Wednesday, November 28, 2012

Advent: our time of waiting

     Have you ever had the experience of waiting for a baby to come?  There is much anticipation and excitement while getting ready.  There is expectation and hope and much preparation. 
     This is our Season of Advent.  We are indeed waiting for a baby to be born.  The baby is very special, He is our Savior!  While the Jewish People were awaiting the Messiah and Mary and Joseph were awaiting the birth of Jesus, there was much hope and anticipation. 
     Although Jesus was born over 2000 years ago, we must also live this reality in our own lives to make it present to us today.  We do this through our celebration of the various feasts of the Church.  We do this through our celebration of liturgy and our celebration of the Church’s liturgical year. 
     The liturgy of Advent is rich and meaningful.  Through it, we enter into the mystery of Jesus and the mystery of waiting and anticipation.  This is why the Church insists on the Season of Advent as a time of waiting and preparation.  However, our culture is such that we must always be very busy about so many things.  Like the Gospel, when Jesus tells Martha, his friend, “You are worried and busy about so many things, only one thing is important.”  In Advent, that one thing, is preparing ourselves for the coming of Jesus into our hearts, to live Jesus’ way of life, and to prepare for the final coming of Jesus at the end of time. 
     This Advent, let us become less concerned about so many “things” and center in on the real meaning of the Season.
     Sr. Barbara Woeste, OSB

Wednesday, November 21, 2012

What are You Doing?

     A high school classmate called me recently and after a short chat about news about other classmates, asked the big question, “What are you doing these days?”
     This question puzzled me because I no longer have a specific “job”, like Spanish teacher or diocesan tribunal assistant or ecumenical coordinator to give as s simple answer. Here is a list of the scattered activities I do. I attend meetings: community, committee, liturgy, vocation, retreat, special events meetings. All require some preparation and follow-up as well as attendance. There are also my regular household tasks at St. Joseph House and work I do at the monastery as the need arises. As for prayers, I meditate and take part in the Divine Office daily. I can’t, however, respond to the question above with just a list of tasks, of things I am dong.
     I believe that these activities are truly work, the “labora” that St. Benedict requires of his followers. “Ora et labora” shape Benedictine life. Practically speaking, the “the Work of God” means prayer and work and is my primary job. Daily prayer in common, morning, noon, evening and night, along with personal lectio meditation provide the spiritual energy essential for all the other work in and out of the monastery. Both ora et labora shape our every day and whole lives.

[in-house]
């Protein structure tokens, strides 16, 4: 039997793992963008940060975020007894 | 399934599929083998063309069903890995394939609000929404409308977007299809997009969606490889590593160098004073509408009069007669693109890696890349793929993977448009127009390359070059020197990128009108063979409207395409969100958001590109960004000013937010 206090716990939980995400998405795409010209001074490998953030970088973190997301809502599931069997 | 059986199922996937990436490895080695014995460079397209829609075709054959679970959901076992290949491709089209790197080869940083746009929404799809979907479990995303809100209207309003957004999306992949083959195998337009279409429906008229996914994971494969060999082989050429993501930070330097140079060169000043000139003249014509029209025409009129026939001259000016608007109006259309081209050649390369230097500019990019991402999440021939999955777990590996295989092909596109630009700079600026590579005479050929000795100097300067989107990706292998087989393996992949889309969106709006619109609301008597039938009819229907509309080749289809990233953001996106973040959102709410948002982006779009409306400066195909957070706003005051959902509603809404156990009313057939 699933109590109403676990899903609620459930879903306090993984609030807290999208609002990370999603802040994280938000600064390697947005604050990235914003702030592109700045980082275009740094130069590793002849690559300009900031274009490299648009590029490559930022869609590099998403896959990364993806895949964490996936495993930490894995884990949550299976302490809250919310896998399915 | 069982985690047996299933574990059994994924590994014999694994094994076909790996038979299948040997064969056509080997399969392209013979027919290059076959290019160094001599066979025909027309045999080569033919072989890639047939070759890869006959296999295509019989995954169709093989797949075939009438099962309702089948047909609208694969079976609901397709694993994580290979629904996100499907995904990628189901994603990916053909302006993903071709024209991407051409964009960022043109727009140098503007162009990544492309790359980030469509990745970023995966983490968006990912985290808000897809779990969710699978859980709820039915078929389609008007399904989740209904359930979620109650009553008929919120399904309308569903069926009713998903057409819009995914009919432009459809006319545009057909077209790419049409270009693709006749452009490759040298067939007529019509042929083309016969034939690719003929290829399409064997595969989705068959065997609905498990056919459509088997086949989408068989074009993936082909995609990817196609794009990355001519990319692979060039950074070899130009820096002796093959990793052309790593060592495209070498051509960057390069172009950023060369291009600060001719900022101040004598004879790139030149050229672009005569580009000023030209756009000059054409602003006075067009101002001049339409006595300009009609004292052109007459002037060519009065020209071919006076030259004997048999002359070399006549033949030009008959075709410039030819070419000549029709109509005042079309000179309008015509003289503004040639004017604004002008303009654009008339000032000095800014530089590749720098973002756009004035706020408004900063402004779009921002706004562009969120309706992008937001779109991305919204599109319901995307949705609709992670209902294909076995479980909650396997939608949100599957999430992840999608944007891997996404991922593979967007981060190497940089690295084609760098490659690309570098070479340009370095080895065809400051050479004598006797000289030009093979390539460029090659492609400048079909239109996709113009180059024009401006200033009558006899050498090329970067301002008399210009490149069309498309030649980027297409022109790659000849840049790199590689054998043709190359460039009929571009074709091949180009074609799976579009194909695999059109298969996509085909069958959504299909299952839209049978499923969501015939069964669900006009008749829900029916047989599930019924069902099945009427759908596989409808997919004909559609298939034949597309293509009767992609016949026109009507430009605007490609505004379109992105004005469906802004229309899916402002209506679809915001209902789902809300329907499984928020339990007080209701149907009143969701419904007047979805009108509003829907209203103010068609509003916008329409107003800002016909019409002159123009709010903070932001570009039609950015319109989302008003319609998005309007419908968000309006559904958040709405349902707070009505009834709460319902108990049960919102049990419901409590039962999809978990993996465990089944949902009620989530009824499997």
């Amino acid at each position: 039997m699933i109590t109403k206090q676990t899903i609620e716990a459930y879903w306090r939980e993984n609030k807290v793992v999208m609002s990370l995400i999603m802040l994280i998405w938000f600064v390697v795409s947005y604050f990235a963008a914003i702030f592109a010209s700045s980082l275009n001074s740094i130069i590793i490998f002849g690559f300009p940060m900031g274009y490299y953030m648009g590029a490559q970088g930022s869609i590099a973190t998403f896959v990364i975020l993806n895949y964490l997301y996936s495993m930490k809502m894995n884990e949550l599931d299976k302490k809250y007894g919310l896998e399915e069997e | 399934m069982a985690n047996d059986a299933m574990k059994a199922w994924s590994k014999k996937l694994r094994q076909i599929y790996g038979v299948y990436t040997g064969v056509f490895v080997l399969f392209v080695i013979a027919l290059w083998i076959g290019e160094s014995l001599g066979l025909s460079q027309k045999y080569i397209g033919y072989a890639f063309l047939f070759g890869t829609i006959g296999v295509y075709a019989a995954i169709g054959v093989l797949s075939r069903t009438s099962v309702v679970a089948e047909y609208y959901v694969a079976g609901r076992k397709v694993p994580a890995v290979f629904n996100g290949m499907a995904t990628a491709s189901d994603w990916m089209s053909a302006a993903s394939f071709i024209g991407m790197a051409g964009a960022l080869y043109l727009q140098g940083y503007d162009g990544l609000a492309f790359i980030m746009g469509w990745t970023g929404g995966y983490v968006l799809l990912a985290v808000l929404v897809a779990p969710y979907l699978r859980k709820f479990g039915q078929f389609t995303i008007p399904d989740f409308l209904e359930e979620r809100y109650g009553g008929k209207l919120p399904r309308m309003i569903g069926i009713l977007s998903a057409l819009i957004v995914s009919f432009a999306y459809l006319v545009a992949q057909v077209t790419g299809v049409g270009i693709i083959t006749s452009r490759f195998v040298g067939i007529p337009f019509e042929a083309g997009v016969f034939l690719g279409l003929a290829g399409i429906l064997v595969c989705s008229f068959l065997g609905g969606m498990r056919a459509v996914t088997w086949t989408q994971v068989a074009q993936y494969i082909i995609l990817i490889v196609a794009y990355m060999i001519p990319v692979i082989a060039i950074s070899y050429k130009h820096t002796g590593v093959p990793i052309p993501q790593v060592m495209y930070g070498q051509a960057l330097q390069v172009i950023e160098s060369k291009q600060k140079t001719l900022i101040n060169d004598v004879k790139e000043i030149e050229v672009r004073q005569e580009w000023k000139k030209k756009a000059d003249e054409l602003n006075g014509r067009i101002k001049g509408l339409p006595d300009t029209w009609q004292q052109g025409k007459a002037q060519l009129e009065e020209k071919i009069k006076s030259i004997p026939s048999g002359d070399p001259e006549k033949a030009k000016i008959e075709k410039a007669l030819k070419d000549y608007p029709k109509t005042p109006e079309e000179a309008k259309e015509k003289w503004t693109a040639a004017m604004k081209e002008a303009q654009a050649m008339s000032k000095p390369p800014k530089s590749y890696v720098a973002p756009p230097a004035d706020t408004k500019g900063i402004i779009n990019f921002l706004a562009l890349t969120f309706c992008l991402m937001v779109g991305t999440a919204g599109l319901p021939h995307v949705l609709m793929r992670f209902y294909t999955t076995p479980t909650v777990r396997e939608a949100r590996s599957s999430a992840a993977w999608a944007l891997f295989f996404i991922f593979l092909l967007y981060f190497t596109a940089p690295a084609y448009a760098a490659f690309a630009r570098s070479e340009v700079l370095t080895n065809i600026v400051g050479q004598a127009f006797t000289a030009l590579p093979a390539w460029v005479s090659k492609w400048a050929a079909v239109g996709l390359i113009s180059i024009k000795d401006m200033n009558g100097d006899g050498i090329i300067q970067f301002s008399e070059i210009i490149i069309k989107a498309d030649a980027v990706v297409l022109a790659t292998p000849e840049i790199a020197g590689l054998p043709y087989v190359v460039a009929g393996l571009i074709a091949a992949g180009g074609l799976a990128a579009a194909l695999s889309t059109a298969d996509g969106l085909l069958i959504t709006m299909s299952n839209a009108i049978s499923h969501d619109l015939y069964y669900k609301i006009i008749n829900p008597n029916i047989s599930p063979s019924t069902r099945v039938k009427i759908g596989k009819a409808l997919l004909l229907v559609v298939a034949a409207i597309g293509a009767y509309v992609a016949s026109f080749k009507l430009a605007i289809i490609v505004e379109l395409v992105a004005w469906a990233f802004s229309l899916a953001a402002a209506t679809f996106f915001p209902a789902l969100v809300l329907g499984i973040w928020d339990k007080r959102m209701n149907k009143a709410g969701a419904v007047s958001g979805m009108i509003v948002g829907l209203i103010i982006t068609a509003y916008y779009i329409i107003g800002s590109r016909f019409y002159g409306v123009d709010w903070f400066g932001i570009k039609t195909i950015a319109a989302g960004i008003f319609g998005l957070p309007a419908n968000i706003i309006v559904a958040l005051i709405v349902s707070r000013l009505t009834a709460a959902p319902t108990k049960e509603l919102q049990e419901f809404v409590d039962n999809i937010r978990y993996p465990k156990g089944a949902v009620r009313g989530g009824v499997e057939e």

What am I doing these days? Essentially the same things I have been doing since I entered St. Walburg Monastery sixty years ago: praying and working as St. Benedict directs. Truly regular and very life giving!
     Sr. Martha Walther, OSB 

Wednesday, November 14, 2012

Haiku for November

All soul's month is here
Come November every year
Pray for the deceased. 
We hold them so dear
But see them on earth no more
Stil so close they are!
Communion of saints
Drawing us close again
So united still.
"Come to me God says
No more suffering no tears
Come, now dwell with Me."

Sr. Victoria Eisenman, OSB

Wednesday, November 7, 2012

We Are This Temple

St. John Lateran Basilica in Rome

      This coming Friday (Nov. 9) we celebrate the dedication of the basilica of St. John Lateran, the cathedral church of the city of Rome, once a royal palace and basilica which belonged to the Roman emperor Constantine and his family. 
     At one time to say “the Lateran” was equivalent to saying “the Vatican” today. This continued up until the 14th century. When the papacy moved from Rome to Avignon for 70 years, the Lateran basilica fell into ruins from lack of use as well as from several earthquakes which ravaged it. The church was rebuilt several times. Its present appearance dates from the latter part of the seventeenth century, from a renovation carried out by Pope Innocent X. 
     The Liturgy of the Hours of this feast reminds us that “the temple of God is holy, and you are that temple.” We are the church in which God dwells. No earthquake will damage this holy place, nor threaten its foundation, built as we are on the foundation of the apostles and prophets, with Christ Jesus as the cornerstone. St. Thomas of Villanova compares us further to the temple in which God walks about: “Whenever you feel within yourselves the movements of good desires, the pangs of contrition, or the fire of devotion, recognize the steps of God, the signs of the Holy Spirit, walking in the temple.”
     Sr. Christa Kreinbrink, OSB